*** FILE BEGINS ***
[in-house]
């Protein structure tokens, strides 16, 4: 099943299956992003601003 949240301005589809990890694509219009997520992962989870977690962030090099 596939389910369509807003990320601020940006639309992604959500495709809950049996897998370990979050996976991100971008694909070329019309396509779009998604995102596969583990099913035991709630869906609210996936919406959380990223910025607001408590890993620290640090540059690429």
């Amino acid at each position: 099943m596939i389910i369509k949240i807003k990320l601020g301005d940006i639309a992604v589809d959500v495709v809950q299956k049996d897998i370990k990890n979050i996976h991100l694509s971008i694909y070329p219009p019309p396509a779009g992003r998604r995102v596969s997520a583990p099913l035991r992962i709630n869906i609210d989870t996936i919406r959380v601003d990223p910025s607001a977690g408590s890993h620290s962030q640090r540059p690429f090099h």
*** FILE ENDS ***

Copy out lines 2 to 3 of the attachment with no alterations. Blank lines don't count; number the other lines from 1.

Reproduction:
């Protein structure tokens, strides 16, 4: 099943299956992003601003 949240301005589809990890694509219009997520992962989870977690962030090099 596939389910369509807003990320601020940006639309992604959500495709809950049996897998370990979050996976991100971008694909070329019309396509779009998604995102596969583990099913035991709630869906609210996936919406959380990223910025607001408590890993620290640090540059690429």
């Amino acid at each position: 099943m596939i389910i369509k949240i807003k990320l601020g301005d940006i639309a992604v589809d959500v495709v809950q299956k049996d897998i370990k990890n979050i996976h991100l694509s971008i694909y070329p219009p019309p396509a779009g992003r998604r995102v596969s997520a583990p099913l035991r992962i709630n869906i609210d989870t996936i919406r959380v601003d990223p910025s607001a977690g408590s890993h620290s962030q640090r540059p690429f090099h």